Vermont Employment Law: What's Important And Why


Vermont employment law requires that most employers pay employees overtime for all hours over forty in one work week. The required overtime rate is one- and one-half times the employees’ regular hourly rate. However, in Vermont there are some types of businesses that are exempt from this requirement. The following is a list of some of those types (retail or service) of businesses; restaurants, hotels, certain types of amusement parks and recreational establishments. Be careful though because just because certain types of businesses may be exempt from paying overtime according to Vermont employment law, they may not be according to the Federal Fair Labor Standards Act. So, make sure you check before taking action and include your position in your employee handbook. Of course, any of the above is tossed out if the employee is protected by a contract or a collective bargaining agreement!













Vermont Employment Law

What Else is Important in Vermont Employment Law?

The Vermont employment law does allow for an employer to pay wages via direct deposit provided the employee has given written authorization. The financial institution can be inside or outside the state of Vermont. Like any policy regarding an employee pay it is important that you receive very accurate information of the employees banking information. In addition, with the issues today regarding identity theft it is critical that you have a payroll software and computer system that protects the employee’s information. One slip up and it could be devastating!

This simply means that an employer can hire, fire, promote, or take any other employment action with or without reasons.

Vermont employment law does not require an employer to provide for paid or unpaid time off for any holidays. However, the employer can provide this benefit if they so choose. In addition, if the employee is under a contract or a collective bargaining agreement then that must be followed. In addition, employers are not required to provide any other paid or unpaid time off for vacation, sick, or severance. There are exceptions to this also, such as, the Family Medical Leave Act which does provide for protections to the employee for qualified situations. Hopefully you include this in your employee handbook so there are no questions, especially if the employee files a claim with the state. Your handbook will make it clear what your position is.

Vermont employment law falls considers employees to be “at will”. This simply means that an employer can hire, fire, promote, or take any other employment action with or without reasons. However, if the employer is discriminating against any employee this is considered illegal and is actionable. Of course, employees can also leave the company without notice as well. There are some advantages to having an “at will” employee; however, I am not inclined to follow this path. I would rather take the progressive discipline approach which means that I will only take negative actions against employees for good cause. There are risks for legal action no matter which position you take. My belief is that if I have gone through the trouble and expense of the recruitment process, training that employee, and investing my time, then I want that employee to be successful. None of this is that important if you have a good probationary period policy within your employee handbook. The amount of time you elect to have an employee under a probationary period is your choice. This allows you to decide during that time if you want to keep the employee or let them go! Please consult with a labor law attorney before making a decision!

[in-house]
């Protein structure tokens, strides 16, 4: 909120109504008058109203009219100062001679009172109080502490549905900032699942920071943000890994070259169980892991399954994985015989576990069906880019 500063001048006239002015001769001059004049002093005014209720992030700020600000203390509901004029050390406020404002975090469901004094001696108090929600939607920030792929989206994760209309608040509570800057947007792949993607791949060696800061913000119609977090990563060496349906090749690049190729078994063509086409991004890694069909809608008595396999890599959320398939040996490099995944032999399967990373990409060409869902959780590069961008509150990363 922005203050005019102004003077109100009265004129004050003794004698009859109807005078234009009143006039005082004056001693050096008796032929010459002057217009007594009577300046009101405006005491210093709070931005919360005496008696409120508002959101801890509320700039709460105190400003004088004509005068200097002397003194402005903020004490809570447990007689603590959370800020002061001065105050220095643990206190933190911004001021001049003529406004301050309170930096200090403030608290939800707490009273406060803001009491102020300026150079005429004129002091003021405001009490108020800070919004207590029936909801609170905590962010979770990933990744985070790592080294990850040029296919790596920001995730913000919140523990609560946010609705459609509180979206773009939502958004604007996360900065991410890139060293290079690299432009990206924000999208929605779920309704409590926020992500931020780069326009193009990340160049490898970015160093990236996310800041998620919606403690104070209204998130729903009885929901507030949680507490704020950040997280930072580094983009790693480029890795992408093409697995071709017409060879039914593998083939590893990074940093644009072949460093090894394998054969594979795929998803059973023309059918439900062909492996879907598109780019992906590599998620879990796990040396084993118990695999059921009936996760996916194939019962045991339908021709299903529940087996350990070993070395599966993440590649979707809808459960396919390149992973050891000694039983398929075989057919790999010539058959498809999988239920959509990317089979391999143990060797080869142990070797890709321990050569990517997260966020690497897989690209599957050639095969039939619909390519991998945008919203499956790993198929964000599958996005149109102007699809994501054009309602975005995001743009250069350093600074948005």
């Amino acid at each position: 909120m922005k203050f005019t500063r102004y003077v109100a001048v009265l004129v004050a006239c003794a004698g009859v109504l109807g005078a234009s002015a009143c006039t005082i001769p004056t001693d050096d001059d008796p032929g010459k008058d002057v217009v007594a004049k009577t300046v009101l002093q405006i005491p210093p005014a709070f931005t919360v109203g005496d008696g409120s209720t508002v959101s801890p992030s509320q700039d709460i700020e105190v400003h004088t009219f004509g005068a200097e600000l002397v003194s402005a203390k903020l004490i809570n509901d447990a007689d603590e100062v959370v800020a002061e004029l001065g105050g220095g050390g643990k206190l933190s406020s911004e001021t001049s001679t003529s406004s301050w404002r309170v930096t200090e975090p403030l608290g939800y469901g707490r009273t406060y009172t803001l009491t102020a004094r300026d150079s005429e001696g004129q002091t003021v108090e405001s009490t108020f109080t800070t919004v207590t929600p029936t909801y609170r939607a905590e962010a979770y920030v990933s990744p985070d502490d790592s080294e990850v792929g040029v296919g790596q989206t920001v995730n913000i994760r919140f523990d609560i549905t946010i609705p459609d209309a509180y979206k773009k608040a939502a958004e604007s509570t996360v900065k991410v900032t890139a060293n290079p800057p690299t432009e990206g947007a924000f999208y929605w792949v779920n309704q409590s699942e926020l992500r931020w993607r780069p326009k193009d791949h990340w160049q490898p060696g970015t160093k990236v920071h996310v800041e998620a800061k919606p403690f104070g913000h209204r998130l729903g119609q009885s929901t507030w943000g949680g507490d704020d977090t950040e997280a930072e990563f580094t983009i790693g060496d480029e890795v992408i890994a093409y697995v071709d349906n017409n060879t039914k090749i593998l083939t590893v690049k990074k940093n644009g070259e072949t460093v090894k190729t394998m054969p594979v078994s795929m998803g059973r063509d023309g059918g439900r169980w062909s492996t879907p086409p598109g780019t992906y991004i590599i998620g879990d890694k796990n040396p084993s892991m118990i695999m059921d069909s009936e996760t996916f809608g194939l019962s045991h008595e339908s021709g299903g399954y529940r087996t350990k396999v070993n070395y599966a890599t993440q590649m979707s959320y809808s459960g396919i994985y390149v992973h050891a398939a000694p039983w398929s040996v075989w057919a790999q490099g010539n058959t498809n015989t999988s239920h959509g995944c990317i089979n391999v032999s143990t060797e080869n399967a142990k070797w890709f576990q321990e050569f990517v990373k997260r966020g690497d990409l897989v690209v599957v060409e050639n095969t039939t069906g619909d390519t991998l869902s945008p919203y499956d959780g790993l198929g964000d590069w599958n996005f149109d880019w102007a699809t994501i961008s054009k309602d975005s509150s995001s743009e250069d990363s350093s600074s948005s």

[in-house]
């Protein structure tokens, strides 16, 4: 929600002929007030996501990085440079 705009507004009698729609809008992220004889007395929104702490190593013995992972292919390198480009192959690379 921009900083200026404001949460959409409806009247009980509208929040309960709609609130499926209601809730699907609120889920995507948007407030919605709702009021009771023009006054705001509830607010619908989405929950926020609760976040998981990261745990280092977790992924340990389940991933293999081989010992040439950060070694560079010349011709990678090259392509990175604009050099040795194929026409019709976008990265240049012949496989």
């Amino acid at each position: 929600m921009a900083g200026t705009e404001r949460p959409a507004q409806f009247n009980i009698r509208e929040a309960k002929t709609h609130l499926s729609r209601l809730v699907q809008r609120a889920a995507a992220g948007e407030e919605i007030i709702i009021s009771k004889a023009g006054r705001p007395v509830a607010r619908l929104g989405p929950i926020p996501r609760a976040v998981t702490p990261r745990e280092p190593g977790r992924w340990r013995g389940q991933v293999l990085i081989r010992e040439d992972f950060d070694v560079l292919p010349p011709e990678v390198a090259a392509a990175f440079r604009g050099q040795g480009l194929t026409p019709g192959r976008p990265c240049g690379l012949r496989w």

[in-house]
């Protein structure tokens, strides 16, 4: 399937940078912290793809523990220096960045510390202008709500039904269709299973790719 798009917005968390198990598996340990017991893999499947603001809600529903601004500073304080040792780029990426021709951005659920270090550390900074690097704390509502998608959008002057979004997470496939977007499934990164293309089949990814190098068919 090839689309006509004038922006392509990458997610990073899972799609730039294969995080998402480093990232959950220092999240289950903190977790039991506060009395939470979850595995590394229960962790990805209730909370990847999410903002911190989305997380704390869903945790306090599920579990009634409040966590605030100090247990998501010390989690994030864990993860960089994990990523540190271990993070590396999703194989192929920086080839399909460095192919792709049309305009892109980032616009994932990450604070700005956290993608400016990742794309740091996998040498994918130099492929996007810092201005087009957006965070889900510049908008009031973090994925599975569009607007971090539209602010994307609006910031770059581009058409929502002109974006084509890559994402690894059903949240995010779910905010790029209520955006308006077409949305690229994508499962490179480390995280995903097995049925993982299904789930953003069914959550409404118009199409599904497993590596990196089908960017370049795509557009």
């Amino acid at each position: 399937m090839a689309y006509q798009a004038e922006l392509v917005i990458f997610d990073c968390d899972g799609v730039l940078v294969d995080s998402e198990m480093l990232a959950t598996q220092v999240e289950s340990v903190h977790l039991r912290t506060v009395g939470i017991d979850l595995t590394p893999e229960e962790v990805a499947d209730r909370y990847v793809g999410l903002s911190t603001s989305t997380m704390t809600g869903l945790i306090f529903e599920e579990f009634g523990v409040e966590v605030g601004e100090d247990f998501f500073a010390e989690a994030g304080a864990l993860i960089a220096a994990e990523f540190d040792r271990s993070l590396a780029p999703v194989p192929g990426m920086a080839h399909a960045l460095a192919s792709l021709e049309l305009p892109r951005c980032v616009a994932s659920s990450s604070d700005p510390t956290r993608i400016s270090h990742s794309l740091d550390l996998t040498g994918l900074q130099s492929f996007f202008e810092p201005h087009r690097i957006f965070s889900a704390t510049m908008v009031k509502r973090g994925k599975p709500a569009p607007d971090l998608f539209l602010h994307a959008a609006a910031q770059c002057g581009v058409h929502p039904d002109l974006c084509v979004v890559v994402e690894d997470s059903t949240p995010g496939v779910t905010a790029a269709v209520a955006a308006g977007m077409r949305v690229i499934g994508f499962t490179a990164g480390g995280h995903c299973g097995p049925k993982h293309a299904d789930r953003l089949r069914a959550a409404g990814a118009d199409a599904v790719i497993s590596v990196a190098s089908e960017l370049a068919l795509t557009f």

This of course will insure that the health and safety of the employee is protected.

Vermont employment law does require an employer to provide a reasonable opportunity for an employee to eat and use the restroom. This of course will insure that the health and safety of the employee is protected. Some of this will be determined by the amount of time the employee is scheduled to work. However, based on this labor law I would at a minimum provide a reasonable opportunity for an employee to use the restroom. If it becomes excessive the employee may be ill and may need to be excused from work. This is only my opinion and not legal advice. An employer must pay for time taken to use the restroom or eat lunch unless the time allowed is thirty minutes or longer and was not in any way interrupted. This is not cumulative time, i.e., ten minutes here and five minutes there until thirty minutes is taken. The time must be all at the same time. Please include this in your employee handbook so there are no questions about your policy. This could help if legally challenged.

Vermont employment law only allows for an employer to deduct from an employee’s paycheck those items permitted or required by law. As an example, that would include taxes and social security. In addition, with the written authorization of the employee for such things as health insurance or other company sponsored benefits. At no time can an employer deduct from an employee’s paycheck for such things as cash register shortages, bad customer checks or credit cards, or destruction or missing property. There are a number of other items to add to this list but this should make the point clear that if you are wanting to deduct money from an employee’s paycheck, I would check the Vermont Labor Laws first. My guess is that you will not be able to do. In fact, if you do you may be violating Vermont’s criminal code.

As you do your own research on Vermont employment law to either prepare your employee handbook or to simply understand what you are required to do as a business owner it is important that you use a reputable employee handbook templates software or an employment labor law attorney!

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